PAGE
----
Skip to main content

Philco 20 Cathedral radio

Philco Model 20

I picked this Philco model 20 up in early March. It was found in a flea market in Greenbrier, Arkansas. As you can see there is some damage to the grill, but surprisingly all knobs were there.
An interesting thing you can see from above is the labeling on the  vacuum tubes. They say "Schmiers Radio and Refrigeration" and have a date code of 1931.

The above photos show you what the Chassis looks like removed. There was no rust, but there was thick dust covering everything. 

Progress on the Restore. 

As you can see I have replaced the old capacitors and have replaced the resistors with reproductions. The cabinet is coming along, but it will be fall before the temperature is low enough to lacquer and tone and the cabinet. 
One note from the above photos. The yellow caps you see are replacements for part 14. Which should have been a large metal cap similar to what you see attached to the back of the chassis. 

Video of the radio playing.


Popular posts from this blog

6J1 Preamplifier

6J1 Preamplifier I purchased this 6J1 amplifier from eBay. The seller was located in China. Below is a my experinces building the preamp. I have not had a chance to give it a full test. I will update this post once I have had that chance.  It took a little over an hour and a half to finish building the kit. The board seemed a little tight for installing everything. The board itself runs on 12AC and from what I can gather it takes the 12AC and runs it through a voltage doubler which then gives the "B+" voltage.The tubes are 6J1's and obviously have 6volt filaments that run in series. I can not find a lot of info on the 6J1. Link to Data Sheet . There is not a lot of instructions. Most everything is in chines and so I cannot read it. I was able to follow down the parts list and figure out what everything was and where everything went. I used a multimeter to check the resistors before installing them because the colors were not easy to interrupt. Overall this is

Seeburg Digital Control Center

The Seeburg Digital Control Center came into use around the 1970's. This was model DDC1. Seeburg continued the use to the digital control center line until around 1977. The last model used was a DCC42-56. The DCC is used to supply 27 volts DC, -27 volts  DC and -13 volts DC to the jukebox. The DCC has test points on the side to measure these voltages.  Below you can see a DCC3. Once you flip over the DCC you will see two circuit boards. The top board is the data buffer board. Generally you will not have any issue with it. The second board (on bottom) is the power supply board. This where you may have issues. The power supply board is where the DC voltages are created and regulated. Below is the power supply board removed. The first thing I always do when working on a DCC is start by replacing all electrolytic capacitors. Below is the schematic.  In my case as you can see below I had other issues. As you can see transistor Q3120 has been repla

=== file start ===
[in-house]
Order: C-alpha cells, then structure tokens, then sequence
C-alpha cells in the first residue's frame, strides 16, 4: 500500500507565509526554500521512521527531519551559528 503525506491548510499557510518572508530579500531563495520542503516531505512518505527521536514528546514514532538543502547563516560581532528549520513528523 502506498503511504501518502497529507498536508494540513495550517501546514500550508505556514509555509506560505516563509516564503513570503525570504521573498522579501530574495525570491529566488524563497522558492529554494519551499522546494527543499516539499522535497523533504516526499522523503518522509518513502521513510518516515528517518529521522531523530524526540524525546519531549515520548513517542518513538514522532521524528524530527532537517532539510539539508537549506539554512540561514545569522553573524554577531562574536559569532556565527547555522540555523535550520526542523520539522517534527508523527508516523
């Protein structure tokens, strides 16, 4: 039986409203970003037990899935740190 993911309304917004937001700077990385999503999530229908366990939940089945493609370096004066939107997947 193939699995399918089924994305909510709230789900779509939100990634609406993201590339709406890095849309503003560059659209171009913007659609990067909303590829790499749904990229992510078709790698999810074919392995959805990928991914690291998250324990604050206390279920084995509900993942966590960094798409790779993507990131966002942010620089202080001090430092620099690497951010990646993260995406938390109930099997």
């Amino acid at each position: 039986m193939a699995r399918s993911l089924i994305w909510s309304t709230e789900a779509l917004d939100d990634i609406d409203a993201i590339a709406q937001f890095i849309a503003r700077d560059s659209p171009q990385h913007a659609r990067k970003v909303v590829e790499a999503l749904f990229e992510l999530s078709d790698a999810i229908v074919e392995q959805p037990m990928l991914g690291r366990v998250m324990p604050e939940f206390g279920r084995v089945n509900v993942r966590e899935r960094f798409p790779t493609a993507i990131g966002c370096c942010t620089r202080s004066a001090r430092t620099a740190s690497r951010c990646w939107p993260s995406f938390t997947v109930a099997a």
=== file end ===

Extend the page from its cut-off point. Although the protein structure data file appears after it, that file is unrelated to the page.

Seeburg SHP3 Repair July 2017

I have just finished repairing this Seeburg SHP3 for a friend. My friend collects and refurbished jukeboxes and he occasionally brings me the amplifiers. Initial Photos : The above photos show the amplifier as I received it. It was obvious someone had done some work before. The driver transistors as well as the output transistors were not originals. Also, Q5114 had been changed. It is the big silver transistor you see on the driver board. The initial power up  using a dim bulb tester showed that the right channel was not working and too much current was being drawn. Why I use a dim bulb Tester:  Notice the red enamel wire running along the top edge of the driver board. A trace should be there, but someone ran the amplifier with shorted transistors and burnt the 32+ volt trace off the board. Repairs: Replaced Q115 and Q116 (Driver Transistors Right Channel) -Shorted Replaced Q5117 and Q5118 (Output Transistors Right Channel)- Shorted Replaced Q5114 (Signal